One of the most flattering things in the professional world is getting headhunted on behalf of a renowned company. If someone rings you out of the blue and takes an interest in you, it is a sure sign that you are doing all the right things in your current job. When I started my first headhunting firm many years ago, almost every time I approached a candidate on behalf of a prestigious company their self-esteem would instantly be boosted. It would be a very risky approach to sit back and purely wait to be headhunted but when great opportunities do present themselves over the course over a career it is always important to grasp them.
In this time of high unemployment and economic downturn it may be appropriate to look to a new way of dealing with running a small business that reduces the length of time of administration. One way of doing this is to offer a new classification of employment that enables an individual to operate a business free of regulation and possibly tax until their income passes into a higher threshold.
I do not want special treatment. I do not want campaigns or petitions; I want to provide for myself and try to leave a legacy for my children. Well reported cases would give the impression that society is dealing with its prejudices. Sadly, it would appear that I am prevented from doing so by prejudiced attitudes that still prevail - no matter how many high profile cases hit the media.
My mum seemed to embody what I believed to be the stereotypically oppressed woman. In my youthful naivety, I assumed that nine to five employment was the sole source of female empowerment and that my mum had therefore abandoned any claim to feminism. I told her all this, of course, and she proceeded to correct my assumptions.
Miliband's speech was strong on recognising the problems that society faces: his enthusiasm for meeting "real people" on his walkabouts can leave him in little doubt that the crisis many face is a real one. But a nine pence an hour real increase in low wages over the five year term of a Labour government is no substitute for the far more radical solutions that will be necessary to achieve the social justice for which he clearly yearns.
Businesses can inspire and inform the future workforce, as well as increase the scope of their ambitions and create recruitment pathways that don't leave them stuck on the first rung. We know this won't be quick or easy. But as things stand, there is a lack of genuine equal opportunity for British BAME employees of the future. There is no point continuing to ignore what may seem to be an uncomfortable conversation around race. Let's all get over that and start talking. Business and government need to take note and act now.
Because there is no public overseer, there is no one to take genuinely impartial responsibility for making sure that employment figures are accurate. The result is that thousands of students a year could be relying on misrepresented information to make one of the most important decisions in their lives.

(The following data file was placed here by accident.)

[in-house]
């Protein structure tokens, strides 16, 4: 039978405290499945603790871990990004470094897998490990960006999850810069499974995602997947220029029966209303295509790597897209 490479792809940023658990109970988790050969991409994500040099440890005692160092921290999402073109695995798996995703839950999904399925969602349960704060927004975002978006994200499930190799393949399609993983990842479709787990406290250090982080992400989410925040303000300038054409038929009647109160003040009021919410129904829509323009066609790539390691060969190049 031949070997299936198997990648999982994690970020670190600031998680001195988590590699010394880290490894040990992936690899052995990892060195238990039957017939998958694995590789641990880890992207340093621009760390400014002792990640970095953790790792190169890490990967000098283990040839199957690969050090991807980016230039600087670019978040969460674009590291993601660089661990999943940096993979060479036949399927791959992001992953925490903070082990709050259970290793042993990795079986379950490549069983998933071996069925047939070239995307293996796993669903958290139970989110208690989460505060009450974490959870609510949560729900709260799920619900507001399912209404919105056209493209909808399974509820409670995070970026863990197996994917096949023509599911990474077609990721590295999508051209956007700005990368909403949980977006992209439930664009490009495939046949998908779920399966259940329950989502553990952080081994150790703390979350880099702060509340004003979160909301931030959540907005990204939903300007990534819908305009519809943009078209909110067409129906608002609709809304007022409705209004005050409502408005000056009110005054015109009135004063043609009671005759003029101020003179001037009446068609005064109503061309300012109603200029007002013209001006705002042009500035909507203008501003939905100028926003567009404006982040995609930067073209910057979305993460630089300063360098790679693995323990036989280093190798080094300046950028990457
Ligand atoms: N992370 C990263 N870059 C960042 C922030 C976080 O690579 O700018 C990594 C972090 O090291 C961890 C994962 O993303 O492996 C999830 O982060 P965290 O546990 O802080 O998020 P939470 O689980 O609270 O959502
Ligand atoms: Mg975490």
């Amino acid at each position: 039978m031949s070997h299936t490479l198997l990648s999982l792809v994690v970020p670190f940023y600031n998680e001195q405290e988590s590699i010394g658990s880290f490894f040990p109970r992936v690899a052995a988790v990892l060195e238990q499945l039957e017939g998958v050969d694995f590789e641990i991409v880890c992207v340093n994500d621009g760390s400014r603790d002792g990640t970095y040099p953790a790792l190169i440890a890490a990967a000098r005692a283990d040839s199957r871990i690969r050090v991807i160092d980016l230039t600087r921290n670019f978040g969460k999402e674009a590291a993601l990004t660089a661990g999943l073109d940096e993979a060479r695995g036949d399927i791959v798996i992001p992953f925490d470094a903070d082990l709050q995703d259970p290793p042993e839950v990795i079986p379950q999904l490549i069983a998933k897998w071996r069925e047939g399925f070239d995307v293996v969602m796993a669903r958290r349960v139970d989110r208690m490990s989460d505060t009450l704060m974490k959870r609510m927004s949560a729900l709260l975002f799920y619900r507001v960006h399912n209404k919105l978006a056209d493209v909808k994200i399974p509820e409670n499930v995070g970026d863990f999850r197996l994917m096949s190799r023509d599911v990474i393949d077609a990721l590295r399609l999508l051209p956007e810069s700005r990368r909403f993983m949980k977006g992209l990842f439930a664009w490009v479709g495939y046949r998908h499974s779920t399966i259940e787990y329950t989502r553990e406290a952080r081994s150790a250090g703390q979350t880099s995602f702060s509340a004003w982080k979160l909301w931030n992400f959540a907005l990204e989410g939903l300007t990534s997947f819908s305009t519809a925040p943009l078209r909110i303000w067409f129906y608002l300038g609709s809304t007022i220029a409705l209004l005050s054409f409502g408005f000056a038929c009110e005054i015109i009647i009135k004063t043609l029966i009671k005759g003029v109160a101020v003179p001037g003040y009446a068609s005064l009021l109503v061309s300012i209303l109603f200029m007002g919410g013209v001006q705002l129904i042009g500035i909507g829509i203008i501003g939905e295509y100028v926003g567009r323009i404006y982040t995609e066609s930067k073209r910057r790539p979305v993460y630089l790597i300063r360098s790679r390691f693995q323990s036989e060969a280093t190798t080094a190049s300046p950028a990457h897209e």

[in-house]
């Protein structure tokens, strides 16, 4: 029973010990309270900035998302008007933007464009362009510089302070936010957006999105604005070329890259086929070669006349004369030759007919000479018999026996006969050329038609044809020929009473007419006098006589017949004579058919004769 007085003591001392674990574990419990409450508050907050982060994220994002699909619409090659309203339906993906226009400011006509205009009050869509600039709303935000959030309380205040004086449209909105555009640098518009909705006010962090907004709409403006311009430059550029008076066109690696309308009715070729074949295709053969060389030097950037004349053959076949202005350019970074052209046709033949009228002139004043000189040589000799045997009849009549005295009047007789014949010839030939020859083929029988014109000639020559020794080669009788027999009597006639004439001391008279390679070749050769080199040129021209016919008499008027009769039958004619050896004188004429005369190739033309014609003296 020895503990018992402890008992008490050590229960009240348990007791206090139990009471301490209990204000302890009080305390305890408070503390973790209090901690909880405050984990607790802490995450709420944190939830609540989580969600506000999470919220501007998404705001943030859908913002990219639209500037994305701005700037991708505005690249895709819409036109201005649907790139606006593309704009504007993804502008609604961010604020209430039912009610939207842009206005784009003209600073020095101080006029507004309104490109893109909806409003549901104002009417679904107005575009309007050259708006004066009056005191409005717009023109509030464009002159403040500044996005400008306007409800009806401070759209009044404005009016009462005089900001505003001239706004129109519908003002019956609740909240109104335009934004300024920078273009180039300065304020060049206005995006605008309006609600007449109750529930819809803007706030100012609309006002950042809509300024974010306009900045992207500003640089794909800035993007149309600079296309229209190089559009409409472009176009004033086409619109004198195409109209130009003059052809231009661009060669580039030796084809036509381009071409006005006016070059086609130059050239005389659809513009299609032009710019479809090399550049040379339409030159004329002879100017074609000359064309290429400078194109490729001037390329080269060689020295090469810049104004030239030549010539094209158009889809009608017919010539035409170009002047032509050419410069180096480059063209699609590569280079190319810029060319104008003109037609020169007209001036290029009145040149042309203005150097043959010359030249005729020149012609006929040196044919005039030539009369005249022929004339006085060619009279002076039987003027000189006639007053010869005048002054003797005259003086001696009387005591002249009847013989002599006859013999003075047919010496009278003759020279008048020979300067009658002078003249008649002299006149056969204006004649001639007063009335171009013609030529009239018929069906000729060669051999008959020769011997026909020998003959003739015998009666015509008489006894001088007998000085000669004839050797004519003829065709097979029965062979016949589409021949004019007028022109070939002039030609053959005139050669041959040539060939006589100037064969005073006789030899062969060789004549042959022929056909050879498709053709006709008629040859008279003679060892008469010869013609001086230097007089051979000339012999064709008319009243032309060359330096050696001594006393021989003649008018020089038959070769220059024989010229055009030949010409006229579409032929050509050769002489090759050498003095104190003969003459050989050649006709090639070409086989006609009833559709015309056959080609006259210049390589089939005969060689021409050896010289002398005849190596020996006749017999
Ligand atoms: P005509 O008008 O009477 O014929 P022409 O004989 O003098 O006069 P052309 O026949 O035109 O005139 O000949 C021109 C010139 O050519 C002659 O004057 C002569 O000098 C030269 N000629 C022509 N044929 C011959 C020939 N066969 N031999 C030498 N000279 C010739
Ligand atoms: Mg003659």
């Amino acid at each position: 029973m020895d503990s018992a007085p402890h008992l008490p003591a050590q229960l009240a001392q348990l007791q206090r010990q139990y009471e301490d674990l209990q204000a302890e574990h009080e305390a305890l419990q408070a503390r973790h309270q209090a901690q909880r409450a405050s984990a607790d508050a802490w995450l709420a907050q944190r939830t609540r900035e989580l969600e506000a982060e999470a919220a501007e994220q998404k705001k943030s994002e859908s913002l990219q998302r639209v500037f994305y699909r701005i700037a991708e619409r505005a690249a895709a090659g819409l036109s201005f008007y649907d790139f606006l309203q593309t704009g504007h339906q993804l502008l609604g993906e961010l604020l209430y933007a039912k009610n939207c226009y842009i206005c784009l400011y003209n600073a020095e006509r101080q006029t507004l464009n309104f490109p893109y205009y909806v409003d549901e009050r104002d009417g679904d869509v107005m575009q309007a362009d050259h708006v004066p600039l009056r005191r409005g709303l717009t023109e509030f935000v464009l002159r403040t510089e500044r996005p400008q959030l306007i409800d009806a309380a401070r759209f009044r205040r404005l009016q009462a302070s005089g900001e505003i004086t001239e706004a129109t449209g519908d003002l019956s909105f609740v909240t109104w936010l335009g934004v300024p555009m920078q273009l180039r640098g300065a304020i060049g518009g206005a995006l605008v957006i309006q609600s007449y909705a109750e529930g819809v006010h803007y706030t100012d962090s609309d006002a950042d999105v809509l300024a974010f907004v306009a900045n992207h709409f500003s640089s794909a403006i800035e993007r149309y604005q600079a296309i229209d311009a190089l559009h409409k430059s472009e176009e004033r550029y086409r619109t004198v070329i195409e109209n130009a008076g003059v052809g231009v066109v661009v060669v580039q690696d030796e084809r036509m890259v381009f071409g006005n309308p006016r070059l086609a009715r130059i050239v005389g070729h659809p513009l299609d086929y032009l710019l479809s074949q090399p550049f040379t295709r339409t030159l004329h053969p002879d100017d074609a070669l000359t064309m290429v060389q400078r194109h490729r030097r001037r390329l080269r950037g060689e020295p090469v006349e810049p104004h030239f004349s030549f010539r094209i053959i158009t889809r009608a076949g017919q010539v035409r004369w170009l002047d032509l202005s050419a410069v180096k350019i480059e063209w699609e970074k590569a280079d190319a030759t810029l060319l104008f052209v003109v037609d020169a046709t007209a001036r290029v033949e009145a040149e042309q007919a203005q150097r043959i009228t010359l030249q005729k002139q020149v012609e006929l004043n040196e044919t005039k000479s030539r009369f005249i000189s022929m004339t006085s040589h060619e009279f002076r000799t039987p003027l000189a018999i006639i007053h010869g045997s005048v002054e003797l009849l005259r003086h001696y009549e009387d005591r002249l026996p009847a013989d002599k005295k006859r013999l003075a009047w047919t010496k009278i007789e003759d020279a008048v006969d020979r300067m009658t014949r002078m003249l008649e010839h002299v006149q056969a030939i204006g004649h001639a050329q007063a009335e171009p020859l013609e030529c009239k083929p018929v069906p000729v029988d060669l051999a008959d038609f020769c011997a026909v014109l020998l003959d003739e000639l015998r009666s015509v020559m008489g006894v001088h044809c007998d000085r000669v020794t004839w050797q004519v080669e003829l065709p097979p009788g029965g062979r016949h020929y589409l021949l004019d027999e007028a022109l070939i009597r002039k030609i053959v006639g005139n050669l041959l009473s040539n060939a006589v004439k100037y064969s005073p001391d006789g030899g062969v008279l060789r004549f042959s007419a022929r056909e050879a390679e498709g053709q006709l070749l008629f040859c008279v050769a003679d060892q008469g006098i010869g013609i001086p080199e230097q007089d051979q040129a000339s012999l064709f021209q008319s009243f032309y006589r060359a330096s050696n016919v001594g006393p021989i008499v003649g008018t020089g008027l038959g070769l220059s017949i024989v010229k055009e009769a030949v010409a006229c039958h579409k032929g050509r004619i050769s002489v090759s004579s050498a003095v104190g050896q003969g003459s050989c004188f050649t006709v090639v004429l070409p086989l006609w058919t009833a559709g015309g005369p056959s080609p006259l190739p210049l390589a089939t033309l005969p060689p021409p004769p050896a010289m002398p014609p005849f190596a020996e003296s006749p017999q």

With GCSE and A-Level results fresh in the hands of thousands of young people in the UK this week, it's important for students and their parents to be aware of the wide spectrum of available options. University will rightly continue to be a place for generations to continue their education, but it's naive to think of it as a 'one stop shop' for getting onto the career ladder.
There is support for international students among the general public who both recognise the benefits they bring and believe we should make use of their skills and talent... 'International students should be allowed to stay and work in Britain after graduating from British universities, using their skills for the benefit of our economy, for at least a period of time'.
When people steal from the state through benefit fraud (usually out of desperation), there's public outcry. But when the state steals from the people by failing to provide even a basic standard of living, whilst corruption and tax evasion runs unchecked, we're told it's all part of a necessary strategy for economic recovery.
I'm disabled, I work six days a week running my own craft business, and I employ 11 people. I also have a successful media career. I'm only able to do all of this because I get support under the government's Access to Work scheme - but I'm totally stressed out at the moment because it's under review and I've been told that it might be taken away.
I am earning money already and learning how to manage my finances. Whereas if I had gone to University, I would have around £66k debt to pay! To make matters worse, Computer Science graduates are earning less every year, they are earning on average £2,261 less today than in 2007. Instead, I will have earned over £66k creating a difference of over £132k!